Rasa Bradūnaitė, Anna Spooren, Kamilis Kobeckis, Kęstutis Strupas, Aistė Gulla


Gallstone ileus (GI) is a serious complication of choledocho­lithiasis leading to high mortality because it manifests with mostly unspecific mechanical bowel obstruction symptoms such as abdominal pain, nausea, vomiting and constipation. Conservative treatment of GI is very rarely successful and non-invasive treatment methods provide ambiguous results. Surgery is the preferred treatment tactics for GI. The choice between surgical treatment types depends on the localization of the fistula between the gallbladder and the bowel, and patient’s general medical condition. Enterolithotomy is a surgical procedure proven to be safe and effective in pa­tients with multiple comorbidities who might experience intraoperative and postoperative complications if longer and extended surgeries were to be performed. For those patients who are healthy enough to avoid certain intra- and post-operative complications, the surgery type is chosen according to the anatomical site of the fistula. Cholecysto­duodenal and cholecystoenteric fistulas tend to close spon­taneously and only a minor part of them leave open leading to an increased risk of complications and to the need of a second-stage surgery. Therefore, a ‘watch and wait’ strategy could be implemented by performing enterolithotomy at first with the subsequent follow-up to check for the fistula closure. Cholecystocolonic fistulas do not tend to close na­turally, therefore they should be closed during a one-stage surgery as soon as possible in order to avoid the unwanted complications i.e., reflux cholangitis.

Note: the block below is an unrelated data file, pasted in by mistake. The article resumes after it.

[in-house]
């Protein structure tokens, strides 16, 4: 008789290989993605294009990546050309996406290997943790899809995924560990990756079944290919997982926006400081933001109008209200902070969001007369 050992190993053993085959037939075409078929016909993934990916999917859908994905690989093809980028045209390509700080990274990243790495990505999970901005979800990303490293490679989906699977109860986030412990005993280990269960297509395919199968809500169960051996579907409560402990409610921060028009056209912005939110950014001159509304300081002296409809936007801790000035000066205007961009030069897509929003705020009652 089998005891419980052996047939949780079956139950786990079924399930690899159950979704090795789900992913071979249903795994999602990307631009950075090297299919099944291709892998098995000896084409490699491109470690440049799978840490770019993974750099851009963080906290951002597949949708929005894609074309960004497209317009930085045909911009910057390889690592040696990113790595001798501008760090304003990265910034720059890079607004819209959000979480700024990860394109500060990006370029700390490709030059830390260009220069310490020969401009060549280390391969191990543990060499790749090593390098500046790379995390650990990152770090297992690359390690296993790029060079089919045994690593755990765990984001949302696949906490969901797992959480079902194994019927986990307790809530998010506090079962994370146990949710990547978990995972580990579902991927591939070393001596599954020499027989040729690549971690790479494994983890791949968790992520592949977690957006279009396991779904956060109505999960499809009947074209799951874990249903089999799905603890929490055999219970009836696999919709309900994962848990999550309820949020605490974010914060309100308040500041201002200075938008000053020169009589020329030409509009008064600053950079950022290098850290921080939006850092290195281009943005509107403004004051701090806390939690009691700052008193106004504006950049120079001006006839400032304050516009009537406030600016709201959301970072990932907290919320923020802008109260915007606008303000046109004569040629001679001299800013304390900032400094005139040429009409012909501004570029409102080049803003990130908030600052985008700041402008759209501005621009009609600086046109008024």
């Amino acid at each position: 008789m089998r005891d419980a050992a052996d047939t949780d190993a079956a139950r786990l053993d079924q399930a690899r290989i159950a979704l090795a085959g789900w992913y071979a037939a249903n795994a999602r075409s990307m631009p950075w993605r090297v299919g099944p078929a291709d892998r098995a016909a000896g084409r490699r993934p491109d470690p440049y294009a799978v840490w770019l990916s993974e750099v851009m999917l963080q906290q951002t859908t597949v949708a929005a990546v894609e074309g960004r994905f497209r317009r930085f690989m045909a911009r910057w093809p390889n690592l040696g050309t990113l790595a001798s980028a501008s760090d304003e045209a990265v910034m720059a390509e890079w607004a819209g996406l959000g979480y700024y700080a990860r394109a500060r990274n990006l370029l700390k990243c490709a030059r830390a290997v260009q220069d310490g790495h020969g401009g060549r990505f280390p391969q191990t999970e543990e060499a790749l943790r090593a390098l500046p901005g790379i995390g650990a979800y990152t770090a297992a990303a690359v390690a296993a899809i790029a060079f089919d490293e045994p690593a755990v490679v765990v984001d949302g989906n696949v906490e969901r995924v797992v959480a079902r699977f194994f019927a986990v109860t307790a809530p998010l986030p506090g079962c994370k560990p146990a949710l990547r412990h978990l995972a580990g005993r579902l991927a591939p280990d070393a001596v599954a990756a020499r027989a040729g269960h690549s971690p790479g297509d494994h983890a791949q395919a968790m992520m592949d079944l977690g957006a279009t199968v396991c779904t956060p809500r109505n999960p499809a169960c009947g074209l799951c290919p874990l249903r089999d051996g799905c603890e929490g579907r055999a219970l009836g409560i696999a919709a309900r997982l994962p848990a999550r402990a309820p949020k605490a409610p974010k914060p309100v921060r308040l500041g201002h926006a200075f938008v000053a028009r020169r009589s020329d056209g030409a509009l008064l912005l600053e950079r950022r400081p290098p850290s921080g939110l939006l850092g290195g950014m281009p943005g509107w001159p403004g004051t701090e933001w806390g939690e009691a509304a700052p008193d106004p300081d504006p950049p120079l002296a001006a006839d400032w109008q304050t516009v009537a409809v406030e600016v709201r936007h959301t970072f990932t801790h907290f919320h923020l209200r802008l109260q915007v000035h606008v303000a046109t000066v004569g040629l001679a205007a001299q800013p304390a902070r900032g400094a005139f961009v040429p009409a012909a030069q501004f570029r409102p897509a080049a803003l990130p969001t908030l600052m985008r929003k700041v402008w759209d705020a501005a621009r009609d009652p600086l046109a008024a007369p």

Keyword(s): gallstone ileus, fistula, surgery, abdominal surgery.

DOI: 10.35988/sm-hs.2024.006
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